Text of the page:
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Harassment Policy

Unanimously adopted by the Whatcom County Democrats Executive Board at its July 25, 2018 meeting


Whatcom Democrats commits to an open and welcoming environment where all members and guests are expected to make participation in any and all of our activities a harassment-free experience for everyone, regardless of age, disability, ethnicity, gender identity and expression, level of experience, ability, socioeconomic status, nationality, personal and/or physical appearance, race, religion or lack thereof, or sexual identity and orientation.

We will not tolerate any form of harassment in our activities.

In particular, avoidance of sexual harassment requires the following:

  • Respect others’ personal space.

  • Make physical contact with others only after receiving their consent.

  • Recognize that a person under the influence cannot provide reasonable consent.

  • Consent can be instantly revoked and prior consent, intoxicated comments and/or actions are not consent.

  • Refrain from sexually suggestive comments, emails, social media messages, or texts without consent.

  • Anyone who is in a supervisory position (e.g. in a campaign) should not make sexually suggestive comments to, or seek in any way to seduce someone in a subordinate position.

The Whatcom Democrats, acting through the Chair and E-Board, will exercise our inherent rights as a deliberative assembly to discipline members and guests for serious or repeated violation of this Policy. A member or guest who violates this Policy at a Whatcom Democrats activity, meeting, or while working or volunteering on a campaign hosted in our office, may be asked to leave the activity. The E-Board may remove a person who continues to violate this Policy, or whose violation is especially severe, from a party post. It may also ban such person from participation in our activities, or from working or volunteering in our office.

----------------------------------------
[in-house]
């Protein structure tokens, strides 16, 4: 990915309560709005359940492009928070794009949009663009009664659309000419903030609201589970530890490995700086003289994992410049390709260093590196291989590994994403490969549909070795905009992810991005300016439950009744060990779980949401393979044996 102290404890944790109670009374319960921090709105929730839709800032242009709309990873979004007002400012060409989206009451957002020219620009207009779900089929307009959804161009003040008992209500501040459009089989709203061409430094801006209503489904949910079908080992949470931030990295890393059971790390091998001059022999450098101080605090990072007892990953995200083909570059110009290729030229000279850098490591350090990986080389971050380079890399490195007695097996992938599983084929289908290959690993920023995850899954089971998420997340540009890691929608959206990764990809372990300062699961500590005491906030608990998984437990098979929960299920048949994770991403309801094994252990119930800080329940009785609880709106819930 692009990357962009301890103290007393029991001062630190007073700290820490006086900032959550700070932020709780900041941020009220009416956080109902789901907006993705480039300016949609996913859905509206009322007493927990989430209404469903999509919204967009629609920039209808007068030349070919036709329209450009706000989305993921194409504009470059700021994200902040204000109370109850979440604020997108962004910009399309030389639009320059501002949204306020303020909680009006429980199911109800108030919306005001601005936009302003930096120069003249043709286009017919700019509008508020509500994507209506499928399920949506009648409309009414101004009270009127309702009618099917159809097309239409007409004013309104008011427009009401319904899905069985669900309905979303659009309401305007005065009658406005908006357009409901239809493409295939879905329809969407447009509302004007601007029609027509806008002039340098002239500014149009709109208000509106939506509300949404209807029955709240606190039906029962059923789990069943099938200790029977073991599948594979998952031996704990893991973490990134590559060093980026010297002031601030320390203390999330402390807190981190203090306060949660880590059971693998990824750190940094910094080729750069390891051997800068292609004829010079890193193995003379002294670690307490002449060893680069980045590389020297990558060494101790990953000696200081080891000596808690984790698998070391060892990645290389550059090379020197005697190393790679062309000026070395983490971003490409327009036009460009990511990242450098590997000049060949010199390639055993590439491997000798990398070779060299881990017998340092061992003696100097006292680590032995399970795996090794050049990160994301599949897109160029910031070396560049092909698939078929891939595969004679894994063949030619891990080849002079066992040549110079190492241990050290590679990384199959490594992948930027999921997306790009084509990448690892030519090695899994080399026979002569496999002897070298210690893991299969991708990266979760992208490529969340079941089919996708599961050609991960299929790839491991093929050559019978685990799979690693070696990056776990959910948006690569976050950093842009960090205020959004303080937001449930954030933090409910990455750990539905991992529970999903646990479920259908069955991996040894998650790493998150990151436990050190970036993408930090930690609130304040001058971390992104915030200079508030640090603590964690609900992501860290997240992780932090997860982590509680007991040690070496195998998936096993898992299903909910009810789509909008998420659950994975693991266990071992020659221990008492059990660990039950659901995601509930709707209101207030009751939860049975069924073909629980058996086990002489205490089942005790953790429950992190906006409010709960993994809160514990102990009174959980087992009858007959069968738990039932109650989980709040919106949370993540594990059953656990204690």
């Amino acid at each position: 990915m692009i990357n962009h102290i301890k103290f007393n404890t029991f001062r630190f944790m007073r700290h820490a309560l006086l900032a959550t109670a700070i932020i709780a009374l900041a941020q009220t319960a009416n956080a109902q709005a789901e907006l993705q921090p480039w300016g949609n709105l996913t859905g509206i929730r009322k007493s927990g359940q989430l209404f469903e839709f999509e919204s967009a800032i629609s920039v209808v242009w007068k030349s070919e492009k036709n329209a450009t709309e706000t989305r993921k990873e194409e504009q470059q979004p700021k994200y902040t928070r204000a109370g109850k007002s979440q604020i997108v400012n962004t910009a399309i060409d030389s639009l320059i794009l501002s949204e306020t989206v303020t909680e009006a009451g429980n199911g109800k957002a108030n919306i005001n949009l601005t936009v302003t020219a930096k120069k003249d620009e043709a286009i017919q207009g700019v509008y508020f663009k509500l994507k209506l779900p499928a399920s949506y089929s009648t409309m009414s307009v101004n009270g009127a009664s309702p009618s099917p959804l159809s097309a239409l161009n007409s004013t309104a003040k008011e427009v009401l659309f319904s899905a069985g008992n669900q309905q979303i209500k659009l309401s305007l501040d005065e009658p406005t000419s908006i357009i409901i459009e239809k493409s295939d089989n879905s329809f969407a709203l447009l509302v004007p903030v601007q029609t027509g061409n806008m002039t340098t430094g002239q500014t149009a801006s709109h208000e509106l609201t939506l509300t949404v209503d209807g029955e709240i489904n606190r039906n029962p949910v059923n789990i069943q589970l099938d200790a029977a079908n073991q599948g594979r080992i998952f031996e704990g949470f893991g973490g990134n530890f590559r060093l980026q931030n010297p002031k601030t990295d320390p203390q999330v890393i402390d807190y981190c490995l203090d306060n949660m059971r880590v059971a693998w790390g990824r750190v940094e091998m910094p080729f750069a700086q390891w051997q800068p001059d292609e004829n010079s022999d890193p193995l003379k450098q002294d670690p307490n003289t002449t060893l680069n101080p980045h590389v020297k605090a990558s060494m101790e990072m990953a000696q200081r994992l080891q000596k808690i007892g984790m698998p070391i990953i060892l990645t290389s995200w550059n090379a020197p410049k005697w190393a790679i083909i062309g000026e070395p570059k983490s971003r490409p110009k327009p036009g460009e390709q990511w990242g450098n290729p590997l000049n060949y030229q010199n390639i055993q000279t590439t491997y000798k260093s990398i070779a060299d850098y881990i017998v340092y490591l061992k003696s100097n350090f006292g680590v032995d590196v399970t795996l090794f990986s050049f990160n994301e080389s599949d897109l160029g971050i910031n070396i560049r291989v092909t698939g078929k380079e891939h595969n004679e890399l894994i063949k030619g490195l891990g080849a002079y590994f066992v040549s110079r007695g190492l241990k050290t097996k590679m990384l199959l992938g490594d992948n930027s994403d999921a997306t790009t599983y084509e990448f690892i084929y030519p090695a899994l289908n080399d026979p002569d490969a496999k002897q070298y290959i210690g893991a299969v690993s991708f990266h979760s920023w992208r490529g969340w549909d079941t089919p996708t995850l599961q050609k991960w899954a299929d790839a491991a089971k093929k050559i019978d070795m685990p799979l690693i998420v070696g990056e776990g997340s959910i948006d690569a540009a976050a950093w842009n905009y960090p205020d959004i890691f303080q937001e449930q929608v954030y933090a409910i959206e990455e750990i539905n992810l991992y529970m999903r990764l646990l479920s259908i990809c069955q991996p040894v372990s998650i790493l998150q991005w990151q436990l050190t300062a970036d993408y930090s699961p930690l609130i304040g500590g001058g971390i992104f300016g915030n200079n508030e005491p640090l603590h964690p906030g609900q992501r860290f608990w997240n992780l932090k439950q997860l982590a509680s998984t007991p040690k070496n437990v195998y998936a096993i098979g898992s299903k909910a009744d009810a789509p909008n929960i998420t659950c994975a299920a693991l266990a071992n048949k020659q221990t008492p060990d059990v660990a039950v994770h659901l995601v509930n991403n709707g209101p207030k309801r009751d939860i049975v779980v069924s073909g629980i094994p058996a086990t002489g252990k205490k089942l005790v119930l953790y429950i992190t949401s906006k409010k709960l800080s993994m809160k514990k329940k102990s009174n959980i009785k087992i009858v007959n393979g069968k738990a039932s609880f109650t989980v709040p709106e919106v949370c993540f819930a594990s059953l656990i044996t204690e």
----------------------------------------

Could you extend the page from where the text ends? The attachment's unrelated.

This Policy is not addressed at criminal behavior, which should be reported to the police. It is addressed at behavior that is inappropriate but falls short of criminal behavior. Because there are no criminal sanctions involved, the appropriate test for actions by the E-Board in the preceding paragraph is not the “beyond a reasonable doubt” standard used in criminal proceedings that could lead to deprivation of liberty. Instead, the standard is “a preponderance of the evidence,” meaning it is more likely than not, which is the standard used in civil proceedings.

We recommend and look to the definitions and guidelines for sexual harassment at the U.S. Equal Employment Opportunity Commission.

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